When remortgaging your mortgage, there's an important financial factor you may not have thought about: the guarantee commission.
When you want to remortgage your mortgage, a registered mortgage deed must be established before you can have the loan disbursed. Usually, you may want to have the loan disbursed earlier so that it can be used to repay the previous loan. To meet this need, the bank provides a guarantee to the mortgage company. Some banks charge a fee for this guarantee, known as guarantee costs or guarantee commission. As a homeowner, it is your responsibility to report these costs to the Danish Tax Agency. The amount you have paid as guarantee commission will typically appear in the calculation from the bank in connection with the loan restructuring.
Yes, you can actually get a tax deduction for the guarantee commission.
Up to 80% of people who remortgage overlook this potentially significant deduction. Some lenders have started reporting some of these commissions to their customers. Therefore, it's a good idea to check with your bank to see if they have reported all your tax deductions on your annual statement when you take out the loan. In addition to savings on interest costs, this deduction can potentially save you thousands of dollars.
Normally, you can deduct commissions on loans that have a term of less than 2 years. This applies, for example, to consumer loans where the origination fee is deductible. The guarantee commission is deductible as this loan is temporary until your actual loan is disbursed. Since the term of this temporary loan is almost always less than 2 years, the tax authorities consider it a form of origination fee.
The amount of the guarantee commission can vary and in some cases run into thousands of dollars. In short, the answer is no to whether there is an upper limit, but theoretically, challenges can arise if the guarantee commission is disproportionate to the principal amount of the loan. However, this rarely happens in practice. If it does, it is a good idea to consult the tax authorities.
No, the deductibility depends on the specific agreement you have with your bank, as there are different ways of providing security for the loan. One of these is a guarantee commission, where the bank acts as collateral. Another common method is a fixed rate agreement - not to be confused with a fixed-rate mortgage. A fixed rate deal means that the bonds you need to purchase in connection with your loan are acquired at a fixed bond price, which is often significantly lower than the actual price.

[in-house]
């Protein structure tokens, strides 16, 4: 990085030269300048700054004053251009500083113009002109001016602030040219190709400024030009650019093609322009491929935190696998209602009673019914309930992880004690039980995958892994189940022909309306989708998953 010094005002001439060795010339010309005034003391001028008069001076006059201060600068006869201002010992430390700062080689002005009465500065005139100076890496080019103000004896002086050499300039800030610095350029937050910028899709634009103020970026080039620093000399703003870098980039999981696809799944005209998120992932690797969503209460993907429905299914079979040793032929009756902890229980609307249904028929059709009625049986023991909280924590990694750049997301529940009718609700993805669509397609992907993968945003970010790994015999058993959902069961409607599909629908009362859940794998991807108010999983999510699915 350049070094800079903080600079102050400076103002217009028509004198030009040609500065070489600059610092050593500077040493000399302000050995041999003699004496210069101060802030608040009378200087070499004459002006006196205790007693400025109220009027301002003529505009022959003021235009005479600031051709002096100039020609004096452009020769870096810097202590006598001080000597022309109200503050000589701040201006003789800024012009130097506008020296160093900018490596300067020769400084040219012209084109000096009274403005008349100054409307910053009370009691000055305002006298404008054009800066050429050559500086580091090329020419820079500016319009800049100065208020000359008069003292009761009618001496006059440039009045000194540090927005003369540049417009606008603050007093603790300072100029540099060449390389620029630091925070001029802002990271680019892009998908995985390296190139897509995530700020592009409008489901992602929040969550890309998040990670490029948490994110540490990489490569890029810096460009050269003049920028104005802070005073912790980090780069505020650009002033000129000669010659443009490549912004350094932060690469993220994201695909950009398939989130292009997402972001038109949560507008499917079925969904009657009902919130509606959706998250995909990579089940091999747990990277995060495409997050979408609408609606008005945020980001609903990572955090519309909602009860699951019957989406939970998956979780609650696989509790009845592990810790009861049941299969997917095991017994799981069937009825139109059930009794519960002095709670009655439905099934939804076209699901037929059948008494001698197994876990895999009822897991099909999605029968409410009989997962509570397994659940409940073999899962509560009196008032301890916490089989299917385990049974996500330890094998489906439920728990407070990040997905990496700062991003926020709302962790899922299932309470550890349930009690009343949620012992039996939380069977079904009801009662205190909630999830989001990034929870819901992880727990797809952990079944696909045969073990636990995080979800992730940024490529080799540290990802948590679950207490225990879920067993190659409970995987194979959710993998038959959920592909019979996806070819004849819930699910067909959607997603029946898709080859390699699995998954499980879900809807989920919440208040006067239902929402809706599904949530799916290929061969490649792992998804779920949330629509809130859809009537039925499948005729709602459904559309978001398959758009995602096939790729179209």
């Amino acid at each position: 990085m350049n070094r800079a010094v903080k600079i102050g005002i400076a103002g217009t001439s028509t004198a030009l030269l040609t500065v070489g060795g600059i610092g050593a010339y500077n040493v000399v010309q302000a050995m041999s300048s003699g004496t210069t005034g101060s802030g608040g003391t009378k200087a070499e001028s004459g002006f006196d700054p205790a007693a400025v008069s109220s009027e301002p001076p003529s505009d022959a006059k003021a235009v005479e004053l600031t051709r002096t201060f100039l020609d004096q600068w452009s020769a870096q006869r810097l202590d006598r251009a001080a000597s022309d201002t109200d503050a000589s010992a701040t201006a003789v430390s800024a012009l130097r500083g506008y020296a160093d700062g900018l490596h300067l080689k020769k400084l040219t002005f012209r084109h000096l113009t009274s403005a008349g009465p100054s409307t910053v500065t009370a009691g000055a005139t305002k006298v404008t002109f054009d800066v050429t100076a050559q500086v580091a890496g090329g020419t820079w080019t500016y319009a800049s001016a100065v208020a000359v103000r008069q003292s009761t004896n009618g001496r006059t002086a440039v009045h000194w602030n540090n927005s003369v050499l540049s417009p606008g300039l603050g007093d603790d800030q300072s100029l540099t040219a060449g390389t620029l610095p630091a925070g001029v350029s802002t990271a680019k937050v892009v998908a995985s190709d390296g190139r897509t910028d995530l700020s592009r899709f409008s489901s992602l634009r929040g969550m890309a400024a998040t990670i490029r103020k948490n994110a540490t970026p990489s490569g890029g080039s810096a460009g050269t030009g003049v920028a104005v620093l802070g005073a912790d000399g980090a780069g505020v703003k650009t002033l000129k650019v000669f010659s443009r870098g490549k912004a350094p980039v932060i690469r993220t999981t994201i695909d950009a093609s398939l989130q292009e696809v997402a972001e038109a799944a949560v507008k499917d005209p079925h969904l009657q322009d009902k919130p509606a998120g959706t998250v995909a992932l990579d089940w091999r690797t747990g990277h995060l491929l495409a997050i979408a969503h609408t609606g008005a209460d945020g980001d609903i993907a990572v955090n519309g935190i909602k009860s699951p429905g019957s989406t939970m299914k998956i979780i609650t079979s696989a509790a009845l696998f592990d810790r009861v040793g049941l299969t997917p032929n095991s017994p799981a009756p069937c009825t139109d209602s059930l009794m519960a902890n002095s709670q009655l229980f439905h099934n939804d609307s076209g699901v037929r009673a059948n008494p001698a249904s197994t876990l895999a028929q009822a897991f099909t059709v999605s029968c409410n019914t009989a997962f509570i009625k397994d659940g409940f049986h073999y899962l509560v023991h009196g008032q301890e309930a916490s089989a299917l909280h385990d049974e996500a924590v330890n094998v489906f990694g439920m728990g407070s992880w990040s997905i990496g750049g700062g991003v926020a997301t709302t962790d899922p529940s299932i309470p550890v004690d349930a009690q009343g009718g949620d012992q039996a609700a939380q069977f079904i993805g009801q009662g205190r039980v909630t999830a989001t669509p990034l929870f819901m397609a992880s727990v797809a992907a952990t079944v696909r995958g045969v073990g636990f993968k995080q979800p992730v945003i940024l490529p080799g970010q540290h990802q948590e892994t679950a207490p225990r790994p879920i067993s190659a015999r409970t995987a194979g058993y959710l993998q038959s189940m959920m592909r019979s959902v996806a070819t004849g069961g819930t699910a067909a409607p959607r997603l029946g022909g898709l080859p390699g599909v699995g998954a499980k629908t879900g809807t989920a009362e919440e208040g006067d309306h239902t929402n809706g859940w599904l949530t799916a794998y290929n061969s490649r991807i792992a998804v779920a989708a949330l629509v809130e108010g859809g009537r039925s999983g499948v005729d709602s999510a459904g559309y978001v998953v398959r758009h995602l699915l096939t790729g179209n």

This can end up being more expensive than using the guarantee commission. Therefore, when considering remortgaging, it's important to ask for calculations for both the fixed rate agreement and the guarantee commission.
In many cases, your guarantee commission deduction is not automatically reported to the tax authorities, which means it will not automatically appear on your annual tax return. Therefore, when you remortgage your loan, it's important that you thoroughly check that this deduction has been reported correctly to the tax authorities and will appear on your annual statement when it's available in March.
There is no single reason for this. One possible explanation could be that there were fewer loan refinances in the past due to smaller fluctuations in interest rates. This may have meant that the tax authorities did not prioritize automating this specific deduction.
Tax authorities have limited resources and naturally prioritize tasks that they consider to create the most value for citizens. Because the amounts in the past were often relatively small, they have likely chosen to focus on deductions that had greater financial significance. We can hope that future updates include automation of both foundation commission and guarantee commission, which would make it as easy to get this deduction as it is to get the interest deduction on the annual statement
In TaxHelper, we help you find the deductions you're entitled to. You answer a few simple questions that take just 15 minutes to complete.
Then we report the deductions, and you get an extra DKK 2,704 back in tax. At the same time, you only pay if you get a tax saving.
The driving deduction is one of the most used deductions, but also the one we see most miss.
As a homeowner in Denmark, there are several tax-related details you should be aware of. Here are some of the most important points: